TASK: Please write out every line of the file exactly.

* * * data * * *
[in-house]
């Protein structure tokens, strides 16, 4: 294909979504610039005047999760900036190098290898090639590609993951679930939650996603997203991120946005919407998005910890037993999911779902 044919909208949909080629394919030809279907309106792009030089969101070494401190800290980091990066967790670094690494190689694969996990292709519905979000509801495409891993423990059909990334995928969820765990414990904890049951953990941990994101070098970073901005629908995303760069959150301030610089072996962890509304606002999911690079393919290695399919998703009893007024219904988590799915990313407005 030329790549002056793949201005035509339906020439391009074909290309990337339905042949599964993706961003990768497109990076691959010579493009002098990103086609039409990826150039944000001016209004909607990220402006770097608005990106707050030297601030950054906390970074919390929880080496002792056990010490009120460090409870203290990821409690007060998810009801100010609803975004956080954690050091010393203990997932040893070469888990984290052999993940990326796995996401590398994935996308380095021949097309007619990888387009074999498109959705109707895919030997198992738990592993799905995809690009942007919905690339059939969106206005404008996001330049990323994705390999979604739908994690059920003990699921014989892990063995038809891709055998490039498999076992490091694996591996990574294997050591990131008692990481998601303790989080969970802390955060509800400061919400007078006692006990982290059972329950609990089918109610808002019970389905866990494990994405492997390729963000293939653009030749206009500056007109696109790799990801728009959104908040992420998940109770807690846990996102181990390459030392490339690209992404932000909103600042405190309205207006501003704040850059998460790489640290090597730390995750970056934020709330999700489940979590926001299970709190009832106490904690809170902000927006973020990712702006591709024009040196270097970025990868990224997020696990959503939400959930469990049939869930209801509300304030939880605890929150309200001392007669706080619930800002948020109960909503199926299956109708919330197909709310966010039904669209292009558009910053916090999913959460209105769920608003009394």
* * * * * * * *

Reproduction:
[in-house]
């Protein structure tokens, strides 16, 4: 294909979504610039005047999760900036190098290898090639590609993951679930939650996603997203991120946005919407998005910890037993999911779902 044919909208949909080629394919030809279907309106792009030089969101070494401190800290980091990066967790670094690494190689694969996990292709519905979000509801495409891993423990059909990334995928969820765990414990904890049951953990941990994101070098970073901005629908995303760069959150301030610089072996962890509304606002999911690079393919290695399919998703009893007024219904988590799915990313407005 030329790549002056793949201005035509339906020439391009074909290309990337339905042949599964993706961003990768497109990076691959010579493009002098990103086609039409990826150039944000001016209004909607990220402006770097608005990106707050030297601030950054906390970074919390929880080496002792056990010490009120460090409870203290990821409690007060998810009801100010609803975004956080954690050091010393203990997932040893070469888990984290052999993940990326796995996401590398994935996308380095021949097309007619990888387009074999498109959705109707895919030997198992738990592993799905995809690009942007919905690339059939969106206005404008996001330049990323994705390999979604739908994690059920003990699921014989892990063995038809891709055998490039498999076992490091694996591996990574294997050591990131008692990481998601303790989080969970802390955060509800400061919400007078006692006990982290059972329950609990089918109610808002019970389905866990494990994405492997390729963000293939653009030749206009500056007109696109790799990801728009959104908040992420998940109770807690846990996102181990390459030392490339690209992404932000909103600042405190309205207006501003704040850059998460790489640290090597730390995750970056934020709330999700489940979590926001299970709190009832106490904690809170902000927006973020990712702006591709024009040196270097970025990868990224997020696990959503939400959930469990049939869930209801509300304030939880605890929150309200001392007669706080619930800002948020109960909503199926299956109708919330197909709310966010039904669209292009558009910053916090999913959460209105769920608003009394």